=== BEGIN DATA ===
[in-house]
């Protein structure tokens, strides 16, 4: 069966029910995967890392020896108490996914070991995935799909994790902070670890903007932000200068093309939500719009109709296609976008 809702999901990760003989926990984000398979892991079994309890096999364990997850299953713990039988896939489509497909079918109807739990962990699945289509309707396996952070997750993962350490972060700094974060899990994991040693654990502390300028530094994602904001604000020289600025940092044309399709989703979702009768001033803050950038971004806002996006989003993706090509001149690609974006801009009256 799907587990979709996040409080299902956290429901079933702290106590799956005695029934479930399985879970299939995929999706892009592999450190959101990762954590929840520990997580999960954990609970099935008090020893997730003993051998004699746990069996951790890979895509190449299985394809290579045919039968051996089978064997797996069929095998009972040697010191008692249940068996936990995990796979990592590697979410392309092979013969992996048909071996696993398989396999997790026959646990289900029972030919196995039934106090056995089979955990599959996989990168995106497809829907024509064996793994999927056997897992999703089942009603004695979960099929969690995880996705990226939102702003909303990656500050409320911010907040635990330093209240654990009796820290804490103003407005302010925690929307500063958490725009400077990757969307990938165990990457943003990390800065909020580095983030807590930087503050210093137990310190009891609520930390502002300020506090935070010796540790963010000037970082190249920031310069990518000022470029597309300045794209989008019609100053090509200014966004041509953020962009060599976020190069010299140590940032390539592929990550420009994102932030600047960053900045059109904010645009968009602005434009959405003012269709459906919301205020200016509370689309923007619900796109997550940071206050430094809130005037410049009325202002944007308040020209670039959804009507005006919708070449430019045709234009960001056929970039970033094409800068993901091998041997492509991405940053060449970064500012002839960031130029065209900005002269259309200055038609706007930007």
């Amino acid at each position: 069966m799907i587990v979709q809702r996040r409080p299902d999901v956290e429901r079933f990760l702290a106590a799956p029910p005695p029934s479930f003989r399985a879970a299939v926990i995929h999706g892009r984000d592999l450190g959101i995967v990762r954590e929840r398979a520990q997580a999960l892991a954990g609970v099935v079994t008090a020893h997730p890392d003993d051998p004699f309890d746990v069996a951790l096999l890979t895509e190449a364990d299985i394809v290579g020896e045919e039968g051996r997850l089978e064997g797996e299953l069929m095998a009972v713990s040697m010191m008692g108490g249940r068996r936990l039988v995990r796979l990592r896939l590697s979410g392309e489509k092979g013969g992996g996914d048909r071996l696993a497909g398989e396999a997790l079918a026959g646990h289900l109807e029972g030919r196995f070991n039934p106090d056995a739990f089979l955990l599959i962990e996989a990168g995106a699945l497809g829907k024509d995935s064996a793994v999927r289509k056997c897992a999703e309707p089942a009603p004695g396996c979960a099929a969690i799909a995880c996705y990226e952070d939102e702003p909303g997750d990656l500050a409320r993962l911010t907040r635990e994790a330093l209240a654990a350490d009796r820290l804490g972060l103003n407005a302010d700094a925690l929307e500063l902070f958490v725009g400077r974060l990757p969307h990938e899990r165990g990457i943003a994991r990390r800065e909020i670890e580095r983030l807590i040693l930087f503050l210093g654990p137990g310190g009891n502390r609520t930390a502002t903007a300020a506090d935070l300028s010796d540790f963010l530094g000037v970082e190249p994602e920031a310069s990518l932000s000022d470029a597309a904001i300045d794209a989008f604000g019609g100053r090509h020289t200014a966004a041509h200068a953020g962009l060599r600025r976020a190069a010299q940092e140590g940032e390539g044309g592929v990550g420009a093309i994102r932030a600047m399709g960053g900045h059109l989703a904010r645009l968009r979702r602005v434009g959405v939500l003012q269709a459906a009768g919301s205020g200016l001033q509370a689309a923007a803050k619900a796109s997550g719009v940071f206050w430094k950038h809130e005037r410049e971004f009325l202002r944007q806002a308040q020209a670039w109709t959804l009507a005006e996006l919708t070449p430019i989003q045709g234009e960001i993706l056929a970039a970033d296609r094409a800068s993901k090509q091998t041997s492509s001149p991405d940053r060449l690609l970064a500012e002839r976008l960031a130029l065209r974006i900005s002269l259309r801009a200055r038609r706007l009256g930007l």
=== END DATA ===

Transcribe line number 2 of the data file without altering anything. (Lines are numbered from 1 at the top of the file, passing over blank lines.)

């Protein structure tokens, strides 16, 4: 069966029910995967890392020896108490996914070991995935799909994790902070670890903007932000200068093309939500719009109709296609976008 809702999901990760003989926990984000398979892991079994309890096999364990997850299953713990039988896939489509497909079918109807739990962990699945289509309707396996952070997750993962350490972060700094974060899990994991040693654990502390300028530094994602904001604000020289600025940092044309399709989703979702009768001033803050950038971004806002996006989003993706090509001149690609974006801009009256 799907587990979709996040409080299902956290429901079933702290106590799956005695029934479930399985879970299939995929999706892009592999450190959101990762954590929840520990997580999960954990609970099935008090020893997730003993051998004699746990069996951790890979895509190449299985394809290579045919039968051996089978064997797996069929095998009972040697010191008692249940068996936990995990796979990592590697979410392309092979013969992996048909071996696993398989396999997790026959646990289900029972030919196995039934106090056995089979955990599959996989990168995106497809829907024509064996793994999927056997897992999703089942009603004695979960099929969690995880996705990226939102702003909303990656500050409320911010907040635990330093209240654990009796820290804490103003407005302010925690929307500063958490725009400077990757969307990938165990990457943003990390800065909020580095983030807590930087503050210093137990310190009891609520930390502002300020506090935070010796540790963010000037970082190249920031310069990518000022470029597309300045794209989008019609100053090509200014966004041509953020962009060599976020190069010299140590940032390539592929990550420009994102932030600047960053900045059109904010645009968009602005434009959405003012269709459906919301205020200016509370689309923007619900796109997550940071206050430094809130005037410049009325202002944007308040020209670039959804009507005006919708070449430019045709234009960001056929970039970033094409800068993901091998041997492509991405940053060449970064500012002839960031130029065209900005002269259309200055038609706007930007």